Sustainable clothing or low-waste clothing or ethical clothing and organic clothing are the terms that are often used to describe what people are looking for when they want to shop responsibly for their clothing items. There are a lot of reasons to opt for sustainable clothing brands. Sustainable clothing brands are the best option to avoid and overcome common fashion industry issues such as:
- Production Pollution and Resource Waste – you should opt for fabrics derived from crops that require minimum pesticide use, water use, energy, etc.
- Material Waste – you should minimize post-production excess fabric waste and choose materials that are biodegradable (e.g. organic cotton, hemp, or linen)
- High Turnover Production Lifecycle – always focus on slower production cycles and high-quality materials that are made to last for much longer than just one season
- Fair and safe working conditions – opt for the brands keeping in mind fair wages, safe working conditions, no child labor
WHY CHOOSE SUSTAINABLE CLOTHING OPTIONS?
This thing is very true that what we wear is a representation of what we want to showcase about ourselves to the world. What better way to make a positive statement by choosing to wear brands that stress fair working wages, safe working conditions for the labor, responsible material sourcing, and produce elements of charitable giving into their business models?
WHAT ARE THE MOST SUSTAINABLE CLOTHING FABRICS?
According to One Green Planet, people should focus on shopping for clothing material made from the following sustainable fabric options:
Pre-Used – The most sustainable and easiest option for clothing is pre-used or second-hand. Any production of new clothing items is going to have a negative environmental impact. So if you are positively looking to reduce your carbon footprint, check your local thrift shops first. Check out the tips on the internet for shopping thrift clothing if you’re not experienced with second-hand shopping!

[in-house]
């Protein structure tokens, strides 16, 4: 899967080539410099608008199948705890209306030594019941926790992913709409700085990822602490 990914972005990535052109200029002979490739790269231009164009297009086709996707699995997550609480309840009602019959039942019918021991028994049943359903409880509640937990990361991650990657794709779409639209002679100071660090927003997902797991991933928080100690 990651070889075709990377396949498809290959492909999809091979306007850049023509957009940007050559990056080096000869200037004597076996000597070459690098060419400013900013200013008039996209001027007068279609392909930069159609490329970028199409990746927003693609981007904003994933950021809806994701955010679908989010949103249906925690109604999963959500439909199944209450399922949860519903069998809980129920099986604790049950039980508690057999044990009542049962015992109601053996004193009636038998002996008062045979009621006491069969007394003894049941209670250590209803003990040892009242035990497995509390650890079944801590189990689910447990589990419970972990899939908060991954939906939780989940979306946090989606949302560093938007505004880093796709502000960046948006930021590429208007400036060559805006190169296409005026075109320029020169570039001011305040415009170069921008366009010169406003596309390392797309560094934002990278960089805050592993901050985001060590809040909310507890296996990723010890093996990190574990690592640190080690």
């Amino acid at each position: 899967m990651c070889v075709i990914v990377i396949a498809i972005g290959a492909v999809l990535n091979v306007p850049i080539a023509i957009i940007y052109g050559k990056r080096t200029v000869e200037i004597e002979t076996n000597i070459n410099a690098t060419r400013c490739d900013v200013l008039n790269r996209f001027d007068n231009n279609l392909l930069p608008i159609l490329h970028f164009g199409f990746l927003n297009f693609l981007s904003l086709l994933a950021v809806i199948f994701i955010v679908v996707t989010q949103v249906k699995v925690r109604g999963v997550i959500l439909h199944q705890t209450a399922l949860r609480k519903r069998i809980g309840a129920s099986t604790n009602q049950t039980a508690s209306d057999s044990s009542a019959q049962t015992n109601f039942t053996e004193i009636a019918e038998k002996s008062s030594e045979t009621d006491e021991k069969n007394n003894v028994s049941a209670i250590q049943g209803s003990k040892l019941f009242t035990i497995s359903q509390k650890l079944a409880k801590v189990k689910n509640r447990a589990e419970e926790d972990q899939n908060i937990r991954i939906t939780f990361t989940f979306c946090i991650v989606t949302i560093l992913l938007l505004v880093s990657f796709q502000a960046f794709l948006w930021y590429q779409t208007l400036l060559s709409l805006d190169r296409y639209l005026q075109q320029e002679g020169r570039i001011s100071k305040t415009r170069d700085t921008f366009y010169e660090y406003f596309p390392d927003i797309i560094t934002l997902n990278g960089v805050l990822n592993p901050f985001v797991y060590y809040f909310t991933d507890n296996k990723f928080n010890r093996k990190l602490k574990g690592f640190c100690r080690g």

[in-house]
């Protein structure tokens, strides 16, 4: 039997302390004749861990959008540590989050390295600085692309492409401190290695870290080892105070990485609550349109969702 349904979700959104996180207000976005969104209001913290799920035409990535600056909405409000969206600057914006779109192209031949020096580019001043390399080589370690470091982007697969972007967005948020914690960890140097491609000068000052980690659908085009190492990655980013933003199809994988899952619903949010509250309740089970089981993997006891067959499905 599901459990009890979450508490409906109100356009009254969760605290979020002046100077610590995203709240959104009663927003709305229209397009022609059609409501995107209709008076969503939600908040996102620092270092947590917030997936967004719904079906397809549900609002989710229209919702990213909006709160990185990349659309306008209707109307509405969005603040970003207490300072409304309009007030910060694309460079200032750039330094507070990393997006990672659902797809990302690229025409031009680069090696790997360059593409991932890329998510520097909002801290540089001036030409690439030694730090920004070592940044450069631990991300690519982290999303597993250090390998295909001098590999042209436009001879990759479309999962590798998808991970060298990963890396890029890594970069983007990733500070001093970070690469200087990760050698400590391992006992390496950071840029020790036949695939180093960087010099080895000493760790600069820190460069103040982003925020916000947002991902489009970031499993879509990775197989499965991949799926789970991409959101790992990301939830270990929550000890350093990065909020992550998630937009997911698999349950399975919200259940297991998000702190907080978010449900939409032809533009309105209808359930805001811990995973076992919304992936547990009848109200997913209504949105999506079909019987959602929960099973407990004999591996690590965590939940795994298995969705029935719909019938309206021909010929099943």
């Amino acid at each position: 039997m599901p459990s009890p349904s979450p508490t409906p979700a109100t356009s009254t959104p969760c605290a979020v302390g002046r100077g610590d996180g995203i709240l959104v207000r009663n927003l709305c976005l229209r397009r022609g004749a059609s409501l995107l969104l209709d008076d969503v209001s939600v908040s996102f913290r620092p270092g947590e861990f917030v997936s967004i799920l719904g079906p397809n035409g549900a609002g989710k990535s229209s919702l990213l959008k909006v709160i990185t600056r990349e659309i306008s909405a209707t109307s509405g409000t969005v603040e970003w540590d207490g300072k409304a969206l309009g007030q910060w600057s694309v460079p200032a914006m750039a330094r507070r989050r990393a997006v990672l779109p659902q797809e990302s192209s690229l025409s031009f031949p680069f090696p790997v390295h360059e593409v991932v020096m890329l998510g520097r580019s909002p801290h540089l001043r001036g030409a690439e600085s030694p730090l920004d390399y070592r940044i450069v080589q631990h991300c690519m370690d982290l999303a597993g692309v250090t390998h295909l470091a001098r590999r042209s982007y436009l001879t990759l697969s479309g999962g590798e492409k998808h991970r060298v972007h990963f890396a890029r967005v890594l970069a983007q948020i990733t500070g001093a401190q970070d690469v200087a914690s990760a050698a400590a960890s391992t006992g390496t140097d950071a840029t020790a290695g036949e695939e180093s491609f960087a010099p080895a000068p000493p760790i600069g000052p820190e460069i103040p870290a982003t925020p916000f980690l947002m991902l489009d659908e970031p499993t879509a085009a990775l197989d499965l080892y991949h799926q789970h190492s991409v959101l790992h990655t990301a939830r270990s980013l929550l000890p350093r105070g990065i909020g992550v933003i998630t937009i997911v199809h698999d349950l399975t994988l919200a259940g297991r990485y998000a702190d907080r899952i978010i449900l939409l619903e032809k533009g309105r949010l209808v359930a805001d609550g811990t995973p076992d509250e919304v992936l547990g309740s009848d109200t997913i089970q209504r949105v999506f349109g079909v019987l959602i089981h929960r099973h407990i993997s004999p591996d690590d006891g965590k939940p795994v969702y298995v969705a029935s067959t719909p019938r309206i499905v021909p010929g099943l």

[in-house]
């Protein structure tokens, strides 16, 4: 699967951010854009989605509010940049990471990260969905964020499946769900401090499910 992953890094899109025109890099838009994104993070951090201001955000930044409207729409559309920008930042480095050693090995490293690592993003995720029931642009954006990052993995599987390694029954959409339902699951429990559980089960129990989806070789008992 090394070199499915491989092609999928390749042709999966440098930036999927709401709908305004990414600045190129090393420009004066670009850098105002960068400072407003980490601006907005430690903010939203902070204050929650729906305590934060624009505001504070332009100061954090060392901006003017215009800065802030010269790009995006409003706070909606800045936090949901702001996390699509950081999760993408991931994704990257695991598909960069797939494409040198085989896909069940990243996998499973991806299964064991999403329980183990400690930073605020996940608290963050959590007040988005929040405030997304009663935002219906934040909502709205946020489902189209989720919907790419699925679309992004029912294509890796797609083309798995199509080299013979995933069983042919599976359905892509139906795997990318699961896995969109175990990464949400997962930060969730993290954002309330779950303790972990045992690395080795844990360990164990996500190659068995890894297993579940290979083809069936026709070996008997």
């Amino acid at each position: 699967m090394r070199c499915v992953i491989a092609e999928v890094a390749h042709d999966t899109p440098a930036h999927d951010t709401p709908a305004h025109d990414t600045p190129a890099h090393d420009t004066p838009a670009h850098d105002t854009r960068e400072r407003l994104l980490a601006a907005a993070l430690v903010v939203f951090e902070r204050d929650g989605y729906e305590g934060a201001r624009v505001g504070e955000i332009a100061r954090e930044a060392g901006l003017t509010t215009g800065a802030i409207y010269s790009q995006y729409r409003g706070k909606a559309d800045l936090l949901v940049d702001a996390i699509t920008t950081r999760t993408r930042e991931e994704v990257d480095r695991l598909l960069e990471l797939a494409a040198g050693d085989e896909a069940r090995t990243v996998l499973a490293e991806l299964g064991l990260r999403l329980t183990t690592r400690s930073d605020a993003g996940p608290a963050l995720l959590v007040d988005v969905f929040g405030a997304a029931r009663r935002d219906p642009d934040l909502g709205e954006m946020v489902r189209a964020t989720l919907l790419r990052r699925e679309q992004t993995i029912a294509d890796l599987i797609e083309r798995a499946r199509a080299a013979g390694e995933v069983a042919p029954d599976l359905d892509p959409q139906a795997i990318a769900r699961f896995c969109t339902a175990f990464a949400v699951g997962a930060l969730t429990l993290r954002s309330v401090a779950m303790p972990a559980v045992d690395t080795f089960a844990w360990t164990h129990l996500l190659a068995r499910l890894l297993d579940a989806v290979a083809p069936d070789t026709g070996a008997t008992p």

Organic Cotton – Organic cotton is an important exception as conventionally grown cotton crops are heavily sprayed with chemicals. In a Refinery 29 interview with Dr. Ed Barnes of Cotton Inc., he was quoted stating that conventional cotton farming consumes about 6% of the world’s pesticides while some other sources state as much as 16%. Concerns resulting from these methods include dangerous levels of pesticide chemicals penetrating into fabrics as well as the health of the cotton farmers and field workers regularly interacting with pesticide chemicals.
Hemp – It is a plant-based fabric that requires similar water and energy resources just like organic cotton.
Silk – If silk is produced responsibly, silk can result to be a very low-waste fabric. With that said, the same chemicals can be incorporated in the cleaning and degumming of silkworm cocoons as well as in the bleaching and dyeing processes. So it is suggested to choose your silks very carefully!
Linen – This is a plant-based fabric made up of flax and when un-dyed, is one of the most biodegradable fabrics present. The only disadvantage to linen fabric is its production cost. Because of the very laborious process needed to spin linen fabrics, linen has become an expensive fabric.